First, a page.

Yesterday Brian left me a question I hadn't considered in the midst of all these toy recalls:
"What I'd really like to know as a parent is what is the danger really? How worried should I be? That's something that no company or regulatory body will tell you because they don't want to say "well it's not really a high risk" then get sued. I mean, will this lead come off in your hands, do you have to eat the toys, or what?"
And so I started wondering. If my Bean, who is 2 and therefore almost everything finds it's way into her mouth, were to chew on one of these toys for a few minutes...how much of a threat would it really pose? What are the risks, signs, and symptoms of lead poisoning?
So I went on a little web hunt today for answers, and shockingly, they aren't as easy to find as I had expected but they also weren't impossible. Here is some of the information and links I think will help you feel more informed:
First, this is the Center For Disease Controls information regarding lead poisoning in children.
The Mayo Clinic's article regarding Lead Paint Toy Recalls answers some basic questions. Here's an excerpt of the article:
Why is lead-based paint such a concern?
Lead is a natural element that's present throughout the environment. It's possible to breathe or swallow lead particles from chips of lead-based paint or contaminated food, water, dust, soil or other products. Although brief or limited exposure to lead-based paint or other sources of lead isn't likely to cause lead poisoning, exposure to even low levels of lead can be harmful over time — especially in children.
In extreme cases, lead poisoning may eventually cause speech, language and behavior problems, poor coordination and slowed growth. The most severe cases of lead poisoning may cause seizures, as well as permanent brain and kidney damage. Rarely, lead poisoning can be fatal.
Should I be concerned if my child played with a toy that's been recalled due to lead-based paint?
It's important to take toy recalls seriously. If your child has any toys that have been recalled, don't allow your child to continue playing with them — even if the toys look safe. Remember to keep the situation in perspective, however. Exposure to a recalled toy isn't likely to cause long-term problems, even if your child swallowed a paint chip from the toy. What's important is removing the toy — and any other sources of lead — from your home as soon as possible.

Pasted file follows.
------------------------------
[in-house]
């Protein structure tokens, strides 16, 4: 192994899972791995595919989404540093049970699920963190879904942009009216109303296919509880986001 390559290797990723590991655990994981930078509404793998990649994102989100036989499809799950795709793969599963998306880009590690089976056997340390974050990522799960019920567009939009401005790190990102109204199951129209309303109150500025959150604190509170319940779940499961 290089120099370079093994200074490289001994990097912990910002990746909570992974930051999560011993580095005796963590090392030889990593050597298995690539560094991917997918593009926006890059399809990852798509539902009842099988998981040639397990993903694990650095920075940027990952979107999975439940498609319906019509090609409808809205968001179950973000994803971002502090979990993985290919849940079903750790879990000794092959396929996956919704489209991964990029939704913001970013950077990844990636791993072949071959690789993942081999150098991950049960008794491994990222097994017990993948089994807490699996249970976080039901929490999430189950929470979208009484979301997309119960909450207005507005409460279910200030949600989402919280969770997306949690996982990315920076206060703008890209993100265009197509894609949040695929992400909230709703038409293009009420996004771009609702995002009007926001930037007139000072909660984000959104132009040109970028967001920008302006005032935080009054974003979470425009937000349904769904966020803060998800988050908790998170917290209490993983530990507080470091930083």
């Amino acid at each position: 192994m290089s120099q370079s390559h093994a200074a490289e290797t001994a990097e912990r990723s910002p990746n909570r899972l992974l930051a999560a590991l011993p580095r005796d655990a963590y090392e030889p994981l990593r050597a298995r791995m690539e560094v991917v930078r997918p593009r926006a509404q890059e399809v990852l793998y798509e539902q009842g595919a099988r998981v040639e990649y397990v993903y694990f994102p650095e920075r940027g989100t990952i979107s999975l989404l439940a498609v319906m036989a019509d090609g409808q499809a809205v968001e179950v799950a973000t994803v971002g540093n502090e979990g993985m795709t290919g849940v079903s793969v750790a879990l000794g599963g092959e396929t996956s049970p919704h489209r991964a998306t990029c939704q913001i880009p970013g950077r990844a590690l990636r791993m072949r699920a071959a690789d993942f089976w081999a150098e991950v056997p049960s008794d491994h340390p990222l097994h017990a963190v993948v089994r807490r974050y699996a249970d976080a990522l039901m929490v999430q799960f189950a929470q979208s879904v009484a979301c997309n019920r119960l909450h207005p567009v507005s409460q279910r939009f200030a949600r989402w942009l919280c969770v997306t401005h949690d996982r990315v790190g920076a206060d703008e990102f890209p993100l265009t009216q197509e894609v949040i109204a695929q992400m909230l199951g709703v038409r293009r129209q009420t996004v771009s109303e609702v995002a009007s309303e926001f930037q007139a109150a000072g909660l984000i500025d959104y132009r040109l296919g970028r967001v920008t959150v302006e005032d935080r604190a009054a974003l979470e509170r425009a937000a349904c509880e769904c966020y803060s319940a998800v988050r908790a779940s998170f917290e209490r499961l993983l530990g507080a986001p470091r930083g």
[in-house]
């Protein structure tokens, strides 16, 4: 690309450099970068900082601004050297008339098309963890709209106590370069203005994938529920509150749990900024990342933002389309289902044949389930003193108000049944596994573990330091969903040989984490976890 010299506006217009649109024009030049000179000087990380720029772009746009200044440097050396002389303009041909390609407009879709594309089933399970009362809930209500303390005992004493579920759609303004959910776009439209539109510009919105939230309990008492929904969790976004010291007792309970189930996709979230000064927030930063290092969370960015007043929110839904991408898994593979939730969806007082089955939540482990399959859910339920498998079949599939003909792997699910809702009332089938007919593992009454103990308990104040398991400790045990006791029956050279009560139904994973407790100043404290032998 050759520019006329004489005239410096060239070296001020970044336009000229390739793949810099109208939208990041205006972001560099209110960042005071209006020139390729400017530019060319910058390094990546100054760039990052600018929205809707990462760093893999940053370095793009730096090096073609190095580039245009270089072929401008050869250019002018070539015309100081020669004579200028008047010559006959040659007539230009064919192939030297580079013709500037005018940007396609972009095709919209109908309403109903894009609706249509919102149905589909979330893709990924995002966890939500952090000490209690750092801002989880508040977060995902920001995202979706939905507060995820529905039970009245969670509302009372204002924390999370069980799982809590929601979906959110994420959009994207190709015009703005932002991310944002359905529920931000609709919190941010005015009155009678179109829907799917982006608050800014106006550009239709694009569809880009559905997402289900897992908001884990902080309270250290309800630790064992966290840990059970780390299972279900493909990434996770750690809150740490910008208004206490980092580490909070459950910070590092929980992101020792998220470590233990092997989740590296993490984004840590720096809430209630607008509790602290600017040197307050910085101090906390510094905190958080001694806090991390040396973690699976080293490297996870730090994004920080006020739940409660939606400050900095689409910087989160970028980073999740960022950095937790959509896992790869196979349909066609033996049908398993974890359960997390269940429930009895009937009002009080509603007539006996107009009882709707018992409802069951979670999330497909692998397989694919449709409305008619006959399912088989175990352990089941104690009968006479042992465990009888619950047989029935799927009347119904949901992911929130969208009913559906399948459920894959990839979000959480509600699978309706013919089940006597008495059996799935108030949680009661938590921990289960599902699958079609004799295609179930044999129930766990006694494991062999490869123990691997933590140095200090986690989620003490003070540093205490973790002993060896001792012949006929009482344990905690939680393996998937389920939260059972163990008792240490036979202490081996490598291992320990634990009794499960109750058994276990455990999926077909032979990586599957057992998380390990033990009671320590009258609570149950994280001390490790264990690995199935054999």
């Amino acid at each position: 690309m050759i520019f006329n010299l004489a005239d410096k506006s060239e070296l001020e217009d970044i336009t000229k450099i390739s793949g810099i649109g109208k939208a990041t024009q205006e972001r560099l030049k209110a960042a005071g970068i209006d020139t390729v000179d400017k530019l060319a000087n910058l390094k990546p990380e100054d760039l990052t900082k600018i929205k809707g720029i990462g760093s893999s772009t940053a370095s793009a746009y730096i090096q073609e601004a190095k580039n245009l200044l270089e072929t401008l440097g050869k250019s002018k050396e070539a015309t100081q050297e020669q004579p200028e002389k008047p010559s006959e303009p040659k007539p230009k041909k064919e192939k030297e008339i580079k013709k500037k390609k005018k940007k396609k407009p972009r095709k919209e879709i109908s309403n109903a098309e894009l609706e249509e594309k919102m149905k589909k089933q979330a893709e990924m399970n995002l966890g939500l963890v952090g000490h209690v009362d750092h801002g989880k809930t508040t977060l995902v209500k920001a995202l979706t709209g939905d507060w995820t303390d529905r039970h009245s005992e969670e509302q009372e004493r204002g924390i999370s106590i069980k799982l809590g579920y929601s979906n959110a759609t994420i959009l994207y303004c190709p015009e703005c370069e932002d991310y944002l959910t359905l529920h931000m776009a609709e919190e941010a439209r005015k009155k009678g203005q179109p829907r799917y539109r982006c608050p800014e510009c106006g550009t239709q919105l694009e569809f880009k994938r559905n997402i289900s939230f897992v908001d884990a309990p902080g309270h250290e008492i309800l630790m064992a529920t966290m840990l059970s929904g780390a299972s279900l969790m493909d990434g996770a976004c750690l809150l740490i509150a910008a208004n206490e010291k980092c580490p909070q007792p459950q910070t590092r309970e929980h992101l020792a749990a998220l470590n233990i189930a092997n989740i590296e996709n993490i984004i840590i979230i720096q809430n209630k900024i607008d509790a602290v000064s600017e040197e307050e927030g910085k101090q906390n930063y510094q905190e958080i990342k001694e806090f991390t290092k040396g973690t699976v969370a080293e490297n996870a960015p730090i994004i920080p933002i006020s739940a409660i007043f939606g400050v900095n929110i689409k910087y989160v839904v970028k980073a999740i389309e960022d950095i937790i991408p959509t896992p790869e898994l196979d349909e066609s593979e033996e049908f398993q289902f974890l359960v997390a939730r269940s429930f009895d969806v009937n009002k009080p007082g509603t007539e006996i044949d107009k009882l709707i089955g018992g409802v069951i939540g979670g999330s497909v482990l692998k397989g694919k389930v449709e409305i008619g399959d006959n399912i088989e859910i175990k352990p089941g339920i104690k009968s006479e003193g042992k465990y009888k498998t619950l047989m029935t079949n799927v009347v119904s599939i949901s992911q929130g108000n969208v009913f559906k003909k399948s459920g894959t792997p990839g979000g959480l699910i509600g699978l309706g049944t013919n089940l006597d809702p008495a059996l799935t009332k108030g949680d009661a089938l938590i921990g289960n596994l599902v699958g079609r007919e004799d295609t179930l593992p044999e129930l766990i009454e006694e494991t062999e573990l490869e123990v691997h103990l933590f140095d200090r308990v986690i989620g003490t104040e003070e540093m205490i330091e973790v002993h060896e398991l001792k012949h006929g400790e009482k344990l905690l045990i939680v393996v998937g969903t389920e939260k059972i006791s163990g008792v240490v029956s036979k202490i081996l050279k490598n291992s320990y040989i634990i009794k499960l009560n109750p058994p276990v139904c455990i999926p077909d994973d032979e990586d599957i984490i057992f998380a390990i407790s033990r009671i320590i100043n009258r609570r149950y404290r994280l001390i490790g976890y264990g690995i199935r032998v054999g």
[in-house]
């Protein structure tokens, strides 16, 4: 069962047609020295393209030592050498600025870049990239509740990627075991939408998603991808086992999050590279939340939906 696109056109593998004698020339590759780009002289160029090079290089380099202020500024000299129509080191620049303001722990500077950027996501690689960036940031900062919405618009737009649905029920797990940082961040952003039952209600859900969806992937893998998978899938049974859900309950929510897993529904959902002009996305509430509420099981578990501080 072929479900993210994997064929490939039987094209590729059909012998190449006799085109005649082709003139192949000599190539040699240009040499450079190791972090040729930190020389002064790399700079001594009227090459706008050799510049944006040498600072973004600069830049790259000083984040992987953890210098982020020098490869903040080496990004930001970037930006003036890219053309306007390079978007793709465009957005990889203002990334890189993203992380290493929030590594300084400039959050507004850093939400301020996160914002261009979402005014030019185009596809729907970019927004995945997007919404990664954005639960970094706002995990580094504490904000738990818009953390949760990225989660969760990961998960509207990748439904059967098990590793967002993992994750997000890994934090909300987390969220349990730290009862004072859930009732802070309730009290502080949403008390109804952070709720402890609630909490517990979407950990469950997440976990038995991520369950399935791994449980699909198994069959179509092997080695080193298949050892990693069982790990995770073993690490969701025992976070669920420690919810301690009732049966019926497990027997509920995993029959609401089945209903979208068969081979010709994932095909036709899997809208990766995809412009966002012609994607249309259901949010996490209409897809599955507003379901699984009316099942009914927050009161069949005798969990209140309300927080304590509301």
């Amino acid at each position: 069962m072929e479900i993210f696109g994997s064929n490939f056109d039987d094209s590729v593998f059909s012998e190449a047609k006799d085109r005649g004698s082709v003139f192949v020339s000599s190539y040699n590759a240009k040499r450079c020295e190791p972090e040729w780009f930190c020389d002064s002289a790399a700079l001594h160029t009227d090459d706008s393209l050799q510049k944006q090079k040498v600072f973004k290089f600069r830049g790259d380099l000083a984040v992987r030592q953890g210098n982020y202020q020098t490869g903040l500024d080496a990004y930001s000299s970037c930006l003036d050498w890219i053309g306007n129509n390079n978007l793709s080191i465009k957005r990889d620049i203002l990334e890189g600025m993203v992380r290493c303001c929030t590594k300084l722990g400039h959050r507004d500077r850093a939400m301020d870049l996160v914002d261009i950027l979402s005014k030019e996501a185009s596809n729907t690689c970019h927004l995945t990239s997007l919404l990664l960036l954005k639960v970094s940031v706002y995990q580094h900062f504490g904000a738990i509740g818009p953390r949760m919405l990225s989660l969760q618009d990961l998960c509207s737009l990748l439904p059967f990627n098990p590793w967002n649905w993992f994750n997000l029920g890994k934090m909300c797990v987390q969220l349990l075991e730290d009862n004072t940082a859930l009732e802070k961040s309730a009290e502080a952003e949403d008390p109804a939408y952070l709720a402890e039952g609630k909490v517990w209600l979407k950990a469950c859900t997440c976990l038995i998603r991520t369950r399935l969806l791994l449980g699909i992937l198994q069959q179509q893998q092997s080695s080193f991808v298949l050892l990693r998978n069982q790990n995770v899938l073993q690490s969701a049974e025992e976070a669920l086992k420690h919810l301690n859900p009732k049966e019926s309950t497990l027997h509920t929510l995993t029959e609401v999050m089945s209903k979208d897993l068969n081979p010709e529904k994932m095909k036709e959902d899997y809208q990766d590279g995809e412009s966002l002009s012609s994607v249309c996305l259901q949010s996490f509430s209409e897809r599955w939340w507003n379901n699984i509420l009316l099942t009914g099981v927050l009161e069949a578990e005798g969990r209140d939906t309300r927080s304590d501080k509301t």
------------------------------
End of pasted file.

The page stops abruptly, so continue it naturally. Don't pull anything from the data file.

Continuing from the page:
Dr. Sears (one of my favorite for parenting/medical advice) has a page dedicated to the effects and symptoms of lead poisoning and also mentions the misconception of lead in lead pencils:
HOW LEAD GETS IN
Children do not get lead poisoning from chewing on pencils. Pencil paint is non-leaded, and the "lead" is harmless graphite. The lead that poisons children comes from old paint, gasoline emissions, contaminated soil, contaminated water, and lead pottery.
CNN.com also has an article from the Mayo clinic that addresses lead poisoning on a more in depth level.
This CNNMoney.com Article was had some interesting information:
More recalls seen aheadand included a look at Wal-mart's response:
Americans should expect more Chinese-made toys to be recalled in the coming months, said the Consumer Product Safety Commission.
"If I were a betting person I'd bet on more lead paint recalls," CPSC Director of Information Julie Vallese told CNN. "It's clear that lead paint on toys is not isolated just to Mattel."
A retailer's reaction
Wal-Mart (Charts, Fortune 500) said that it immediately removed the relevant toys from shelves, and placed a sales block on all registers.
It said it was carrying accessories from Mattel's Barbie range and two of the three Fisher Price items - Geotracks Freightway Transport and 6-in-1 Bongo Band.
The chain has asked toy suppliers to re-submit testing documents for both existing toys and those on their way to the store, so that it will have the most up-to-date information about the toys on its shelves.
Wal-Mart has also hired independent laboratories to carry out 200 tests a day, focusing first on toys made for children up to the age of three, it said. Top of page
This contains a lot of Mattell CEO quotes about the situation.
Parenting Magazine has online advice on How to take toys away with less tears.
The U.S. Product Safety Commission(CPSC) website has information on all recalled toys and includes pictures of all toys. The site also allows you to search by Month, making it easy to search if you are worried you missed a recall and want to see all products recalled in August.
Here is a search engine dedicated to helping you find Made in the USA products (Please keep in mind that even 'Made in USA' products can contain smaller parts, etc from other countries)
I did want to point out that Mattel is not the only company having lead paint recalls, it is simply the one the media is choosing to focus on. While searching the CPSC's site I found these popular character metal tops, these children's watering cans (sold at Jo Ann Fabrics) and these adorable toy alphabet trains.
I also ran across the article, "Top 20 things that are more dangerous to children than lead paint in Mattel toys". I find it a bit fanatical on some fronts, but I fully admit that could be my own dulled senses and consumer stupidity. I do find a few of these to be terrifying.
I hope this will help you feel more informed, more in control and provide a place to find some information.
If you have any links you think should be added please leave them for me in the comments!